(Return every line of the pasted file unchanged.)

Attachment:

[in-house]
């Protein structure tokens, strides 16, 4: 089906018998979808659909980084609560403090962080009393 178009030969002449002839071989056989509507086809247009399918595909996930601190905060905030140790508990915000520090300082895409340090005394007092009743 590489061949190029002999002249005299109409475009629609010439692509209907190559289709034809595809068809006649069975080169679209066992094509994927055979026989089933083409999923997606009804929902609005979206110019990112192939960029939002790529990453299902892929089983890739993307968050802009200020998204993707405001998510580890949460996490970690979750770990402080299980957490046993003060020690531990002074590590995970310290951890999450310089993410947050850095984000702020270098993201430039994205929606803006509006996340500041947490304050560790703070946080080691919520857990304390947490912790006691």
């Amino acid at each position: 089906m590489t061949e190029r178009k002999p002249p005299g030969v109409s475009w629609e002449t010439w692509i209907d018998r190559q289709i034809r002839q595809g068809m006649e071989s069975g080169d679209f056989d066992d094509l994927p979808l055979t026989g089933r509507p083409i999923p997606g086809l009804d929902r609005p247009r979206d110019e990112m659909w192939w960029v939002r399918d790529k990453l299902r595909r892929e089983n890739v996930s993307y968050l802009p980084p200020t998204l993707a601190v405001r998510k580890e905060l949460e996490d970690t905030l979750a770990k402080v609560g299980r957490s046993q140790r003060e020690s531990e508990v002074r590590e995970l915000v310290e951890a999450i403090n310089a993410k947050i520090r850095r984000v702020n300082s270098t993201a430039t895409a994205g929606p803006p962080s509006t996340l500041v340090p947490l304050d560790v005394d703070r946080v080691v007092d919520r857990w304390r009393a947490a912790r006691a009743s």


[in-house]
């Protein structure tokens, strides 16, 4: 089906018998979808659909980084609560403090962080009393 178009030969002449002839071989056989509507086809247009399918595909996930601190905060905030140790508990915000520090300082895409340090005394007092009743 590489061949190029002999002249005299109409475009629609010439692509209907190559289709034809595809068809006649069975080169679209066992094509994927055979026989089933083409999923997606009804929902609005979206110019990112192939960029939002790529990453299902892929089983890739993307968050802009200020998204993707405001998510580890949460996490970690979750770990402080299980957490046993003060020690531990002074590590995970310290951890999450310089993410947050850095984000702020270098993201430039994205929606803006509006996340500041947490304050560790703070946080080691919520857990304390947490912790006691």
């Amino acid at each position: 089906m590489t061949e190029r178009k002999p002249p005299g030969v109409s475009w629609e002449t010439w692509i209907d018998r190559q289709i034809r002839q595809g068809m006649e071989s069975g080169d679209f056989d066992d094509l994927p979808l055979t026989g089933r509507p083409i999923p997606g086809l009804d929902r609005p247009r979206d110019e990112m659909w192939w960029v939002r399918d790529k990453l299902r595909r892929e089983n890739v996930s993307y968050l802009p980084p200020t998204l993707a601190v405001r998510k580890e905060l949460e996490d970690t905030l979750a770990k402080v609560g299980r957490s046993q140790r003060e020690s531990e508990v002074r590590e995970l915000v310290e951890a999450i403090n310089a993410k947050i520090r850095r984000v702020n300082s270098t993201a430039t895409a994205g929606p803006p962080s509006t996340l500041v340090p947490l304050d560790v005394d703070r946080v080691v007092d919520r857990w304390r009393a947490a912790r006691a009743s």